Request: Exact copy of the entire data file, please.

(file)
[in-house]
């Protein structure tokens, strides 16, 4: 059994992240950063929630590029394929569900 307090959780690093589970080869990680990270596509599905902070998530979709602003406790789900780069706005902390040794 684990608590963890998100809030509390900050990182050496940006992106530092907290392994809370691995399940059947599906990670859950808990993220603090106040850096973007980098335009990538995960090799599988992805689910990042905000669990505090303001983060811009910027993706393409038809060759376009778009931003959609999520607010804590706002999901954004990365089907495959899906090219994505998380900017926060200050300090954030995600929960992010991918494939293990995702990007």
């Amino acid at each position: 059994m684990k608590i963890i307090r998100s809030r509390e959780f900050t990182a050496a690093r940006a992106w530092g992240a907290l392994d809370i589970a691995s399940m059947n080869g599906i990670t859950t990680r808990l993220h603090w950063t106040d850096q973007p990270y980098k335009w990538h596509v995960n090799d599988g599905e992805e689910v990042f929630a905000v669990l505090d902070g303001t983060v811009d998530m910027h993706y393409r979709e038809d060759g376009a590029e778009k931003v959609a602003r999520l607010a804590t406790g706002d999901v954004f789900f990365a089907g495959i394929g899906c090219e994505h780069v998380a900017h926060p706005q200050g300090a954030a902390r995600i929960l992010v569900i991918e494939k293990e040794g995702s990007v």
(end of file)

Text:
[in-house]
């Protein structure tokens, strides 16, 4: 059994992240950063929630590029394929569900 307090959780690093589970080869990680990270596509599905902070998530979709602003406790789900780069706005902390040794 684990608590963890998100809030509390900050990182050496940006992106530092907290392994809370691995399940059947599906990670859950808990993220603090106040850096973007980098335009990538995960090799599988992805689910990042905000669990505090303001983060811009910027993706393409038809060759376009778009931003959609999520607010804590706002999901954004990365089907495959899906090219994505998380900017926060200050300090954030995600929960992010991918494939293990995702990007």
């Amino acid at each position: 059994m684990k608590i963890i307090r998100s809030r509390e959780f900050t990182a050496a690093r940006a992106w530092g992240a907290l392994d809370i589970a691995s399940m059947n080869g599906i990670t859950t990680r808990l993220h603090w950063t106040d850096q973007p990270y980098k335009w990538h596509v995960n090799d599988g599905e992805e689910v990042f929630a905000v669990l505090d902070g303001t983060v811009d998530m910027h993706y393409r979709e038809d060759g376009a590029e778009k931003v959609a602003r999520l607010a804590t406790g706002d999901v954004f789900f990365a089907g495959i394929g899906c090219e994505h780069v998380a900017h926060p706005q200050g300090a954030a902390r995600i929960l992010v569900i991918e494939k293990e040794g995702s990007v």